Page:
• Urine consists of NH3 and urea
slide15

What are some issues a deep diving sea turtle faces?

What adaptations might sea turtles possess to equip them for deep diving?

diving breathing
Diving & Breathing
  • Only spend 5% of time at surface
    • Dive duration—20 to 50 minutes
    • Basking—
    • Surface interval < 5 sec.
  • High tidal volume of lungs—
    • Up to 10x other reptiles
    • Large airways—networked
  • Breathing is active
    • Body muscles ventilate lungs

http://www.youtube.com/watch?v=8nmmYAtmag0

diving breathing leatherbacks
Diving & Breathing—leatherbacks
  • Dive > 5x the depth of other species
      • Flexible plastron
  • > 50% of O2 is stored in blood & tissue
      • Much higher concentration of blood cells
      • Other species store most O2 in lungs
  • Dive duration shorter
can sea turtles get the bends
Can sea turtles get the bends?
  • The bends—N2 under pressure dissolves into blood
    • Comes out of solution during rapid ascent
  • Sea turtle lungs collapse at depth
    • Compressed air restricted to fortified airways
      • non-respiratory surfaces
  • Pulmonary artery constricts
    • Blood flow to lungs restricted

Reptiles have 3-chambered heart

with incomplete partition

reproduction
Reproduction

Age at maturity varies by species

  • 15 to 40 years
  • Max lifespan 50 to 80 years
  • Females do not reproduce annually
    • 2-3 year intervals
      • Replenish fat
    • Males more often

Aging sea turtles

reproduction mating behavior
Reproduction—Mating behavior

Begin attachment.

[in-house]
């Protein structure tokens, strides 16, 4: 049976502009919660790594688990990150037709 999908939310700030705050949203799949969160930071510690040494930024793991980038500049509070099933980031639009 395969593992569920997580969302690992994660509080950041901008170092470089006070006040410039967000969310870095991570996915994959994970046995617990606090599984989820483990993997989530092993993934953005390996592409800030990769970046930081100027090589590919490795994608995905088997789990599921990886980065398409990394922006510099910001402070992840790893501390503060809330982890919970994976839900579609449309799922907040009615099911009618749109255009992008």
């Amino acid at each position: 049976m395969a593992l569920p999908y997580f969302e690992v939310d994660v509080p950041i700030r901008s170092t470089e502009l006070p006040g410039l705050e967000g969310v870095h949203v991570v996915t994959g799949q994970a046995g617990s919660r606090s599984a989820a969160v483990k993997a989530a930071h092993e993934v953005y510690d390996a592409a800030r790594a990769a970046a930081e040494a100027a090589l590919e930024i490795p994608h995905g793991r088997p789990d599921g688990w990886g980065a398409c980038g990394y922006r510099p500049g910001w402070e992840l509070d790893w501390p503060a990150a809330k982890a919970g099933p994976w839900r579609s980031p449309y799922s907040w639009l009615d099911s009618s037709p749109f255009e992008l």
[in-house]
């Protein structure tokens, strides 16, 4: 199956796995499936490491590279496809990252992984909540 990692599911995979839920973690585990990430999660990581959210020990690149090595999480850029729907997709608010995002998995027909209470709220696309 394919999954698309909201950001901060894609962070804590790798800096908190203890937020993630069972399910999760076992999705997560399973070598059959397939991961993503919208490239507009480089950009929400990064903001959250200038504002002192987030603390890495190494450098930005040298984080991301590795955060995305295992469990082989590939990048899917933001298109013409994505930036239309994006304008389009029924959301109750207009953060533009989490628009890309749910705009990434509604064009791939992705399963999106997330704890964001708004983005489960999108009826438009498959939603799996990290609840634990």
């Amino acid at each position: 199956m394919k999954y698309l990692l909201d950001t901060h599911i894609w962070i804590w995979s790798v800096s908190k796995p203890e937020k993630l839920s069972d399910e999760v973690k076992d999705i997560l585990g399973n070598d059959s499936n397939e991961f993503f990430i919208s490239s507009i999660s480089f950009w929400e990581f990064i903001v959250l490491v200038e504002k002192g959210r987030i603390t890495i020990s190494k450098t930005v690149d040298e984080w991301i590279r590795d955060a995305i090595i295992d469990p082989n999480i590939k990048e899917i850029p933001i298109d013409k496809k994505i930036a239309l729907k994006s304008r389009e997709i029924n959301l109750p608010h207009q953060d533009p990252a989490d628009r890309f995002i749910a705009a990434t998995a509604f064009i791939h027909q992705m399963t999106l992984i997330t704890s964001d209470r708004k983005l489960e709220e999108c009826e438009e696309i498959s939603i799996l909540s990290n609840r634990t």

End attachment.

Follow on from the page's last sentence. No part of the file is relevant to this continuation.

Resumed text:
• Males are aggressive with females
    • Also bite each other
  • May remain coupled > 1 hour
  • Males well endowed—bifurcated penis
  • Females mate with

multiple males

    • Sperm stored
reproduction nesting
Reproduction—Nesting
  • Foraging & mating/nesting typically in different locations
  • Most species nest in Florida or Caribbean
    • Loggerheads more widespread
  • Nesting occurs during warmer half of year
    • 1 to 2 hours
  • Females nest innatal region
      • Advantage?

Arribadas!

reproduction nesting1
Reproduction—Nesting

Females produce multiple clutches in a breeding year

    • Leatherbacks—6 times; Kemp’s Ridley—2 times
    • Resting interval 10 to 30 days
  • Number and size of eggs varies by species
    • Leatherback—80 eggs, 75 g each
    • Hawksbill—130 eggs, 25 g each
  • Eggs hatch after 45 to 75 days
    • Depends on species and temperature
reproduction hatching
Reproduction—Hatching
  • Clutch hatches together
    • Early evening—cooler & tougher for predators
  • “Hatchling Frenzy”—
  • Hatchlings orient towards brightness
    • In coastal water orient into waves
    • Offshore use magnetic orientation
migration
Migration
  • Populations have common nesting grounds
  • Foraging areas differ
  • Population mixing on foraging grounds

Loggerheads

migration1
Migration
  • International cooperation important for sea turtle recovery

Leatherbacks

threats to sea turtles
Threats to sea turtles

Low reproductive output & low offspring survival

Natural mortality

Fisheries bycatch

threats to sea turtles1
Threats to sea turtles

Legal harvesting

Poor nesting areas

Poaching

Boat strikes

Tortoiseshell